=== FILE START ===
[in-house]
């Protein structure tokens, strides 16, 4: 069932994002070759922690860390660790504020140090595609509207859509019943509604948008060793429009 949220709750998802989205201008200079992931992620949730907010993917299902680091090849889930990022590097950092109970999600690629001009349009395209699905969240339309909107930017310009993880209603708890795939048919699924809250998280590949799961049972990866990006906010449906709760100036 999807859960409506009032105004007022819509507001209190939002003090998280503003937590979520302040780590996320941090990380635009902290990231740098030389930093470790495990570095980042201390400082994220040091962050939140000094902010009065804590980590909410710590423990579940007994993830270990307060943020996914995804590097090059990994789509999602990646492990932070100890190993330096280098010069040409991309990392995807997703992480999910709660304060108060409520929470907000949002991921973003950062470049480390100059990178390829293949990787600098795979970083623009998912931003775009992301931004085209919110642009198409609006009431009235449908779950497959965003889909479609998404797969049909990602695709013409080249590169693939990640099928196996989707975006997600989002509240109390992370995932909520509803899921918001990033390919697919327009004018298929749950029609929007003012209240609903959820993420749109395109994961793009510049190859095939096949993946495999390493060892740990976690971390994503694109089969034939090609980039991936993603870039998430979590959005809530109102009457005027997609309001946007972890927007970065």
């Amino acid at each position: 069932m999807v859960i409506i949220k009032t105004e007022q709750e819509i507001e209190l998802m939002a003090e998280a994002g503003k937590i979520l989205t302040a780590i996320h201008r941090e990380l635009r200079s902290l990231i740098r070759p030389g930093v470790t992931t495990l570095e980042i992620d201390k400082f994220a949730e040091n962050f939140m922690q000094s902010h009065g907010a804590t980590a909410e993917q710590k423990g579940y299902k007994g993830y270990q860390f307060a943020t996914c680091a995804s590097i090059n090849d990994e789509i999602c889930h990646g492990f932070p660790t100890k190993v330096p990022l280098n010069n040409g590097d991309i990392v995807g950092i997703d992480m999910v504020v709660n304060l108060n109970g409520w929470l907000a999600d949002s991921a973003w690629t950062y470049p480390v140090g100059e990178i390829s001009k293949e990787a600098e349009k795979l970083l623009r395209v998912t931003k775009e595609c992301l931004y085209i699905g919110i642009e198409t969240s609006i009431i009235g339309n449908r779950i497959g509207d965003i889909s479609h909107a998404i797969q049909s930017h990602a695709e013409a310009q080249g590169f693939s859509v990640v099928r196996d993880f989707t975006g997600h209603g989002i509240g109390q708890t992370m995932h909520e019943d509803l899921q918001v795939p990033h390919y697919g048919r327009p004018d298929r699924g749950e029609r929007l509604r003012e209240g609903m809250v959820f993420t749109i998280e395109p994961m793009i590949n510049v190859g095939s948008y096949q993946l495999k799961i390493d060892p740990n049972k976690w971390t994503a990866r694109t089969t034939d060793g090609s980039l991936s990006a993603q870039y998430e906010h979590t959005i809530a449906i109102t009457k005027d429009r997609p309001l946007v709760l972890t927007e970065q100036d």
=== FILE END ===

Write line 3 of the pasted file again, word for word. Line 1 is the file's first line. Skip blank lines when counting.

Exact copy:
């Amino acid at each position: 069932m999807v859960i409506i949220k009032t105004e007022q709750e819509i507001e209190l998802m939002a003090e998280a994002g503003k937590i979520l989205t302040a780590i996320h201008r941090e990380l635009r200079s902290l990231i740098r070759p030389g930093v470790t992931t495990l570095e980042i992620d201390k400082f994220a949730e040091n962050f939140m922690q000094s902010h009065g907010a804590t980590a909410e993917q710590k423990g579940y299902k007994g993830y270990q860390f307060a943020t996914c680091a995804s590097i090059n090849d990994e789509i999602c889930h990646g492990f932070p660790t100890k190993v330096p990022l280098n010069n040409g590097d991309i990392v995807g950092i997703d992480m999910v504020v709660n304060l108060n109970g409520w929470l907000a999600d949002s991921a973003w690629t950062y470049p480390v140090g100059e990178i390829s001009k293949e990787a600098e349009k795979l970083l623009r395209v998912t931003k775009e595609c992301l931004y085209i699905g919110i642009e198409t969240s609006i009431i009235g339309n449908r779950i497959g509207d965003i889909s479609h909107a998404i797969q049909s930017h990602a695709e013409a310009q080249g590169f693939s859509v990640v099928r196996d993880f989707t975006g997600h209603g989002i509240g109390q708890t992370m995932h909520e019943d509803l899921q918001v795939p990033h390919y697919g048919r327009p004018d298929r699924g749950e029609r929007l509604r003012e209240g609903m809250v959820f993420t749109i998280e395109p994961m793009i590949n510049v190859g095939s948008y096949q993946l495999k799961i390493d060892p740990n049972k976690w971390t994503a990866r694109t089969t034939d060793g090609s980039l991936s990006a993603q870039y998430e906010h979590t959005i809530a449906i109102t009457k005027d429009r997609p309001l946007v709760l972890t927007e970065q100036d």